When it comes to economic development, Prince William County has always been known for its retail destinations, such as Potomac Mills and large car dealerships, and data centers recently have become part of the mix.
But under the leadership of new economic development director Christina Winn, the county is now trying to attract more office space and other businesses.
Winn, who was hired in June from Arlington, where she helped land Amazon’s HQ2 offices, said she plans to have work sessions in 2020 with the new board of county supervisors to share her vision of how the department can help the county.
“At its core, it’s creating jobs and capital investment, which increases the tax base and funds government services,” she said.
The county has 48 million square feet of commercial space, according to estimates.
Retail is the largest category, with 21.9 million square feet, compared to 13.1 million square feet of industrial space, 7.5 million square feet of office space and 5.4 million square feet of flex space, which can accommodate a variety of office and manufacturing uses.
Retail has the lowest vacancy rate at 3.8%. Potomac Mills, with its proximity to I-95, is the largest outlet mall in Virginia with over 200 stores, according to the company’s website.
Data centers are a significant portion of the county’s industrial space, with 5.2 million square feet, said Allisha Abraham, research manager for the county’s economic development department.
The county has a long-term goal to increase its commercial base to 35% of the tax revenues, which would mean less dependence on resident taxes and fees to fund government services. Right now, the county’s commercial base represents 14%, Winn said.
With such a high percentage of residents commuting out of the county, high-paying jobs in the county would improve the quality of life for residents, Winn said.
“We’re at the cusp of our market changing again, so we want to inform folks of the opportunities here,” she said.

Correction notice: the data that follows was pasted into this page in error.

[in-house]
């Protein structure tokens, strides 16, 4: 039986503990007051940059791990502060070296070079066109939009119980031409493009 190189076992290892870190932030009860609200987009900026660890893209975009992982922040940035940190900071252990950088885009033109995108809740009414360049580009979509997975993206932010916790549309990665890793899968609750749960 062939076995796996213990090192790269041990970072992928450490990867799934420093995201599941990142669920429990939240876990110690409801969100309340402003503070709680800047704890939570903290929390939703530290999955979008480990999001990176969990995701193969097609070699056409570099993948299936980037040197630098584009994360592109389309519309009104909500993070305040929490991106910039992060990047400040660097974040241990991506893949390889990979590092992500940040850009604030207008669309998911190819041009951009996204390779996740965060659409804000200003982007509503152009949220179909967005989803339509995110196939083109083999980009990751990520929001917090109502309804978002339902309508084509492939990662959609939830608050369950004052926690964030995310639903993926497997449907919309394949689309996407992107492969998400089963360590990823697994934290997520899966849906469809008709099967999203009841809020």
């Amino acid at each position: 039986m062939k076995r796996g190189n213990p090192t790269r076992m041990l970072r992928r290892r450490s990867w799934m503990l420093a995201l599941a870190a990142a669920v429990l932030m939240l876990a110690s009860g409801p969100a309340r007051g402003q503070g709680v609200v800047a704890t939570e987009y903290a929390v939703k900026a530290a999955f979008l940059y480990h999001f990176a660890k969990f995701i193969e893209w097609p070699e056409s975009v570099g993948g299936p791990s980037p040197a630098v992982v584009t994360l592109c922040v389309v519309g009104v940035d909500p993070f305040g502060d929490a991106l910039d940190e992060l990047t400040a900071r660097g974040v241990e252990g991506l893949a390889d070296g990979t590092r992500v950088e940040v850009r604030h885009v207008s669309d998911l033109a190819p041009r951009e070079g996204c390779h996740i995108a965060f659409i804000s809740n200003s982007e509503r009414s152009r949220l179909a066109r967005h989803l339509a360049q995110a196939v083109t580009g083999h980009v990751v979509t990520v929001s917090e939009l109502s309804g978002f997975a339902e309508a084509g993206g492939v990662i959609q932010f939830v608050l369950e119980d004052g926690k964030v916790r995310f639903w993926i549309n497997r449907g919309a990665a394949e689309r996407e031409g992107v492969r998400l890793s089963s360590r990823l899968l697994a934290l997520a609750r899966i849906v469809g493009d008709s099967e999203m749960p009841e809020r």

The department also has direction from the board of county supervisors about where long-term commercial and residential growth should be concentrated as identified in the county’s small-area plans, including North Woodbridge, Triangle, The Landing at Prince William and Dale City.
Winn said the small-area plans are steering the county toward attracting mixed-use developments, which aim to provide access to transit and provide a walkable communities.
“They’re meant to take traffic off the road and will create jobs for residents, alleviating traffic because people won’t have to travel as far [for work],” Winn said.
The region has a lot of old commercial space that is unlike the mixed-use developments that aim to help people enjoy their day, Winn said.
“The challenge is employers want a newer product and mixed-use,” she said. “We need to build more product and more of the right type of product. Mixed use, that’s where employees want to work, and a workforce is a company’s No. 1 asset. Business decisions are about getting a good workforce.”
One mixed-use development in the county is Potomac Shores, east of U.S. 1 and near the Potomac River.
The developer is planning to build a town center with 1.7 million square feet of office and retail commercial space, a hotel and a riverwalk.
With a vision to open at the end of 2021, the developers are designing a new VRE station, with plans for nearby stores, offices and restaurants, said David Soyka, senior vice president at SunCal, the developers at Potomac Shores.
“The VRE station is at the heart of the transit-oriented development concept for the town center and will help draw people from outside the community to support the retail uses,” Soyka said.
The developer is working with two commercial brokers to help find office and retail tenants, Soyka said, adding it is also collaborating with Winn.
The developer contributed a site for Covington-Harper Elementary School, which opened in 2017, and a site for a middle school, expected to open in September 2021. It is also negotiating a proposed sale to the county of a site for a school in the town center.
Soyka said retail is driven by people, and the community has hundreds of homes finished and more homes planned. The community also includes the Potomac Shores Golf Club.
“These things together should start to provide enough synergy to attract retailers,” Soyka said.
SMALL BUSINESS IS BIG BUSINESS
The county has predominantly small and mid-size companies, with 95% of businesses having 20 or fewer employees, according to the county’s budget for fiscal year 2020, which ends June 30.
Abraham said the county is working with the George Mason University’s small business development center, which offers free small business assistance for Prince William residents.
Located at 14000 Crown Court in Woodbridge, the center has space for the economic development department staff to work on small business and redevelopment programs. The economic development department’s recently-added position focused on the eastern end of the county, she said. The county also added three project managers in its development services department to focus on helping small businesses through the development process, she said.
Winn said the county has highly educated and skilled residents. They’re a part of why businesses could find success locating in the county.
Winn said when businesses are looking to relocate or find more space, it’s similar to what homebuyers are looking for in a new home. “It’s the same for businesses; they’re looking for different assets.”